STRUCTURE: Commissioning groups in Cambridgeshire - which have been at the forefront of the government reforms - may have to reform after changes to the Health Bill.

The government has said commissioning groups should “not normally” cross the boundaries of councils and created new rules for the governing bodies of clinical commissioning groups – the new name for consortia.

Chair of the Cambridgeshire Clinical Senate Dr Simon Hambling said the changes to the rules would have a “significant impact” on the plans for commissioning in Cambridgeshire.

Dr Hambling is part of the Borderline Commissioning Consortium, which currently sits across Northamptonshire, Cambridgeshire and Peterborough, and was looking to include practices in South Lincolnshire.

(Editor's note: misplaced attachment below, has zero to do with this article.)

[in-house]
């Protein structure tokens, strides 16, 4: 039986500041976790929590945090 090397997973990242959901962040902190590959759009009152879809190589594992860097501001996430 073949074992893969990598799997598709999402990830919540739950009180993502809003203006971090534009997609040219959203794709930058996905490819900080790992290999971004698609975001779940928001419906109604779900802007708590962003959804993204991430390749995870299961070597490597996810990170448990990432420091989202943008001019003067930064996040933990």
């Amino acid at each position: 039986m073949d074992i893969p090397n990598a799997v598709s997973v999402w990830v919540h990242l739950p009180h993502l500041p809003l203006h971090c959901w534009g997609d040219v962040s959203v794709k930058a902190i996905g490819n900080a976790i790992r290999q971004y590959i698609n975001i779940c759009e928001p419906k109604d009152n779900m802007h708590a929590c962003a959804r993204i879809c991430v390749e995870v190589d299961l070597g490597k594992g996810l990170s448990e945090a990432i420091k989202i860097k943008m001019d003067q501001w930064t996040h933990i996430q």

Groups crossing boundaries will have to give a “clear rationale in terms of benefits for patients” and provide an account of how they expect to “achieve better integration” with social care.

Dr Hambling said since his patients at Doddington Medical Centre more often go to Hinchingbrooke hospital he would not be able to use a “patient flows” argument to be part of the Borderline group which centres around Peterborough.

He said: “We are waiting for a clear view of the authorisation process. It may mean switching to another consortium.”

He also said the creation of multi professional Clinical Senates to be involved in commissioning meant the Cambridge Senate would have to change its name.